Mostly straightforward today. Last in was 22a which I couldn’t rationalise at the time and am far from being convinced by the usage suggested in the hint. Call me old fashioned but surely usages should at the very least be (or have been) in use.

    Otherwise a nice puzzle.


  16. Returned from a lovely day on the Derbyshire Derwent, catching a few beautiful little grayling on dry flies, to this monster which destroyed my serenity very quickly with a plethora of contrived clues. Sorry, but didn’t enjoy this one much, and needed some electronic help to finish it.. So, unusually, only ****/** from me.

  17. I’m too am in the 20d crowd as far as favourite clue is concerned. Wednesday crosswords have long been a treat to solve and this one is no exception. 2/4* overall.
    Thanks to Jay, and to the 2Ks for their review.

  18. Thanks to Jay and to the 2 Kiwis for the review and hints. A fabulous puzzle as usual from Jay. Most enjoyable. Perhaps I was on the right wavelength, but I found it very straightforward. Just needed the hints to parse 2d. The French city in 9a was new to me. Favourite was 20d, which was the penultimate one in, the last was 26a. Was 2*/4* for me.

  19. Good Jay puzzle again today. We’ve had the French city before and, by a miracle, I remembered it.
    My Fave was originally 24d, but now that I understand 20d, that has nosed 24d out. My answer to 20d was a pure bung in. I also needed the hints to “get” why 2d was what it was.
    Thanks to Jay and to the 2Kiwis.

    1. P.S. On behalf of the tropics, may I apologise for sending you the remnants of Marie! She has caused so much trouble already, you’d think she would just roll over and surrender.

  20. Late in so it’s all been said by others. Yes, I had a fight on my hands to parse 2d – yes, 20d was my last one in and yes, said 20d was my favourite!
    Thought 19a was a rather weak clue by Jay’s standards but that was a minor point.

    Thanks to Jay and to 2Ks for the review – no wildlife report this week?

  21. Morning all.
    Quite a relief to find that the blog all came together in the end. It was rather slow to behave itself when we were putting it together yesterday so good to wake up this morning to find it appeared as scheduled. Only minor hitch was the one Miffypops picked up above but think we have that sorted too.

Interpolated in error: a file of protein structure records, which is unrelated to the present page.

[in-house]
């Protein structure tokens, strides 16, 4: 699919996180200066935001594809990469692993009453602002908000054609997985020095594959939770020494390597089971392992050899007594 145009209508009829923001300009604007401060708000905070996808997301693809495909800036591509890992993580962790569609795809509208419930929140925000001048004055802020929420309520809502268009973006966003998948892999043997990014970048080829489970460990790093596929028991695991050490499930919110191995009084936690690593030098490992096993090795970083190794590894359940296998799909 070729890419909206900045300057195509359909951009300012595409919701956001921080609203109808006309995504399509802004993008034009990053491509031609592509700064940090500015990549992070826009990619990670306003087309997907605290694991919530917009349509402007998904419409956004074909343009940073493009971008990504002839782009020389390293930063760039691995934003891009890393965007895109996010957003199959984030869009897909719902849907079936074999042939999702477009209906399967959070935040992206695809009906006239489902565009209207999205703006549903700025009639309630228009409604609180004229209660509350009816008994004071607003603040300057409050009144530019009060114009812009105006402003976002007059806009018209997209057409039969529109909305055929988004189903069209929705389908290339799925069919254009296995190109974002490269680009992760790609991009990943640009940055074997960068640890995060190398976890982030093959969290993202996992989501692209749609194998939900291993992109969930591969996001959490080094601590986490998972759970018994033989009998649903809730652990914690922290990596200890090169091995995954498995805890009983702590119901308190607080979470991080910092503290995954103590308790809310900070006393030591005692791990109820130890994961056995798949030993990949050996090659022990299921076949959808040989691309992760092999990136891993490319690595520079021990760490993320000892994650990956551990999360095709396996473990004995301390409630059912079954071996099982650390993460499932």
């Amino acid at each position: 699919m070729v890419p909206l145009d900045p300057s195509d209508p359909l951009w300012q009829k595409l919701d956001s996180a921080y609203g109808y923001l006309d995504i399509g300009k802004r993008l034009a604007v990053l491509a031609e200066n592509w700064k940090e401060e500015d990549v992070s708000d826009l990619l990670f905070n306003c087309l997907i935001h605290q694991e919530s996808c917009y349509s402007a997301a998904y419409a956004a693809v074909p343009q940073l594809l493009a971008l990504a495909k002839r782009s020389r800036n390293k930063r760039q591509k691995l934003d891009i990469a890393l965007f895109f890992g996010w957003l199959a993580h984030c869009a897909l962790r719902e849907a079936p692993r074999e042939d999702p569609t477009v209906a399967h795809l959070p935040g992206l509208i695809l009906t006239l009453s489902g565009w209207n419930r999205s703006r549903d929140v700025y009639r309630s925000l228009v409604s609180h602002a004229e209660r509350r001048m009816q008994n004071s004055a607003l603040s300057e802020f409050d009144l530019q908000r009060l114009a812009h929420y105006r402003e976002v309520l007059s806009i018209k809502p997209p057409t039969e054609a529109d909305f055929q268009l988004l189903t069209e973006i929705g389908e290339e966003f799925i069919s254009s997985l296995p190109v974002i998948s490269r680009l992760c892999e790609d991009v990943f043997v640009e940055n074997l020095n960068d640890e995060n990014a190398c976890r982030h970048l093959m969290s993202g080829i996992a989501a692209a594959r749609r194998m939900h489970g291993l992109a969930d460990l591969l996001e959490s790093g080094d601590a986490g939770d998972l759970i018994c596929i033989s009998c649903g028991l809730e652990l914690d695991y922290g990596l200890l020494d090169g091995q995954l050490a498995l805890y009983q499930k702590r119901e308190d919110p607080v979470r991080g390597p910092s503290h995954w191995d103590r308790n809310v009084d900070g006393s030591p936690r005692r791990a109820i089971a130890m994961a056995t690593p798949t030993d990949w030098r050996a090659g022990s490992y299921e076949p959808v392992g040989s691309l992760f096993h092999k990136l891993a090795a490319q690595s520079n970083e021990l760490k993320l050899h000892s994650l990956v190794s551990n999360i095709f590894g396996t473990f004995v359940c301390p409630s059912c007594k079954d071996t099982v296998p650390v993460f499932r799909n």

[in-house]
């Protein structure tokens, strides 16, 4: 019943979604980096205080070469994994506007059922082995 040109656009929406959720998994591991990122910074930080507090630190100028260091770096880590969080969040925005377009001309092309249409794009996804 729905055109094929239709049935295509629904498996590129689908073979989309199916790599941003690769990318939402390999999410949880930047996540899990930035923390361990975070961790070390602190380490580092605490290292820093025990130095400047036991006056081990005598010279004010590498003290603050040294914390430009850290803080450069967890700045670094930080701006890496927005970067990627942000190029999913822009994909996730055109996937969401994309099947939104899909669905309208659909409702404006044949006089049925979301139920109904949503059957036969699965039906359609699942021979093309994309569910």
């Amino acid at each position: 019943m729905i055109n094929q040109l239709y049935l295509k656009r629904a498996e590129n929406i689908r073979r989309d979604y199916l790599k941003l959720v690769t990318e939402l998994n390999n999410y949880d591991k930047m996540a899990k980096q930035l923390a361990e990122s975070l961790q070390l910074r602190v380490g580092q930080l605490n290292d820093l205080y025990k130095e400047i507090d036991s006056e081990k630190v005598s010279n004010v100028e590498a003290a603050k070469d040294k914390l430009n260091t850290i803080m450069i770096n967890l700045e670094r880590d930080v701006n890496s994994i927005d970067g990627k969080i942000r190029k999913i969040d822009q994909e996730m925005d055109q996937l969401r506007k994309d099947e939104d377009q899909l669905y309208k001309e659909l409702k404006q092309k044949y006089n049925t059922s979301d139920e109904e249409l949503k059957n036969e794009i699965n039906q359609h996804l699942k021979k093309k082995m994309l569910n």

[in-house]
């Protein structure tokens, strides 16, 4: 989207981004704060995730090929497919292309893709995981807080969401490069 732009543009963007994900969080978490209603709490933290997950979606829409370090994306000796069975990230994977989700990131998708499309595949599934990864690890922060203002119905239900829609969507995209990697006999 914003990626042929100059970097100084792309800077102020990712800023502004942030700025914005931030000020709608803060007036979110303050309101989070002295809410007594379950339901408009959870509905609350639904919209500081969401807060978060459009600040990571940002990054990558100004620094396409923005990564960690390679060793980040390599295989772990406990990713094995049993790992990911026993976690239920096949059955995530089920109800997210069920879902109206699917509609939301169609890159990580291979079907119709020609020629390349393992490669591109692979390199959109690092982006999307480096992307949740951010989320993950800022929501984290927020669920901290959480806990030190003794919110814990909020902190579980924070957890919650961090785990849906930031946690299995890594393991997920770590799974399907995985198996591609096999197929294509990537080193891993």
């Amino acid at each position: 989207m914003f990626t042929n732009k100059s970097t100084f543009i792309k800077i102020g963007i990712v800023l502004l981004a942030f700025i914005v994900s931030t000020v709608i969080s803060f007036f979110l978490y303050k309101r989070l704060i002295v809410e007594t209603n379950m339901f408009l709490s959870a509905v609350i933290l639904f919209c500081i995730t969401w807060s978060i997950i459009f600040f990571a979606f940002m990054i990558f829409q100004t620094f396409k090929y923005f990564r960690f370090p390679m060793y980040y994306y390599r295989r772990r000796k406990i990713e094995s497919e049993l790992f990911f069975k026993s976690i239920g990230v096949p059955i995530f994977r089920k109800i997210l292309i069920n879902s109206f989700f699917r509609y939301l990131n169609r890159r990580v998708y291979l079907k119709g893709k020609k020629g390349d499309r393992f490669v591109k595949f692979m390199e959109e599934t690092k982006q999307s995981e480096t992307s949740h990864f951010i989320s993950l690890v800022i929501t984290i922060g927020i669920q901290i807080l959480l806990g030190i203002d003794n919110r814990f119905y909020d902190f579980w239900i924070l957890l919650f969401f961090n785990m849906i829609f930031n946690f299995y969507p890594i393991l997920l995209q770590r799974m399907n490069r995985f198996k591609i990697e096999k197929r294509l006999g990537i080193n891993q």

20d seems to have wide acceptance as top clue. It certainly amused us.
    The weather office is promising us a few fine days for a change so we will have to make the most of it.

  22. A ** for difficulty here, for an enjoyable solve. 20d was my last one in, and favourite clue today, against a lot of good competition. 1ac was one of those clues that looks a little daunting at first sight, with as many letters as we could possibly get, and quite a long cryptic bit, but with a couple of letters could be little else.

  23. Enjoyable puzzle from Jay today, but doubt if I could have finished without the 2Kiwis hints, thank you. Liked 28a but I have only heard it used with “raining” as the first word, rather than “rain”.

    Just relieved that I was able to open the site today.

  24. I thought that today more answers than usual were obvious from the enumerations and the words at one end or another of the clue, which made for a fairly swift grid fill. Overall it was a fun solve, and I particularly enjoyed the smoothness of 13a and 15a, and the fine lurker in 18d.

    I’m pleased to see that following yesterday’s discussion about the evils of setters subtracting letters from words that don’t exist, today’s addition of a letter to a word that doesn’t exist is on many lists of favourites. I needed the 2K’s explanation of 2d because I couldn’t believe that a setter would use six words to clue a single letter (which I’m pretty sure is a record for number of clue words per answer letter). But upon reflection, I’ve warmed to the idea – after all, a 90 word paragraph clueing a 15-letter answer would be a sight to see. Just not on a Tuesday, please.

    Thanks to Jay for the entertainment and to the 2Kiwis for a great blog.

  25. Another Wednesday cracker.
    Thanks all, sorry I can’t comment more, a day entertaining a 3-year-old in Brighton has just about finished me off.

  26. I counted 7 answers beginning ‘IN’ which I thought worthy of comment. As you see I am still working on this puzzle at 6-00 am, Thursday

  27. I really appreciate the blog. But why do I have problems connecting only on Thursday mornings? I can get it later in the day.

  28. Greetings from South Devon.

    Enjoyed this! Although I must admit, with a couple (e.g. 15a and 14d) I guessed the answer but struggled to parse it until I read the hints. 20d tickled my funny bone and is my favourite, but I also like 24d. Thought there were some good surface readings.

  29. Took a while to spot the homophone in 20a thinking transfixing had a different meaning.
    Nice charade in 5d.
    Thanks to Jay and to 2ks.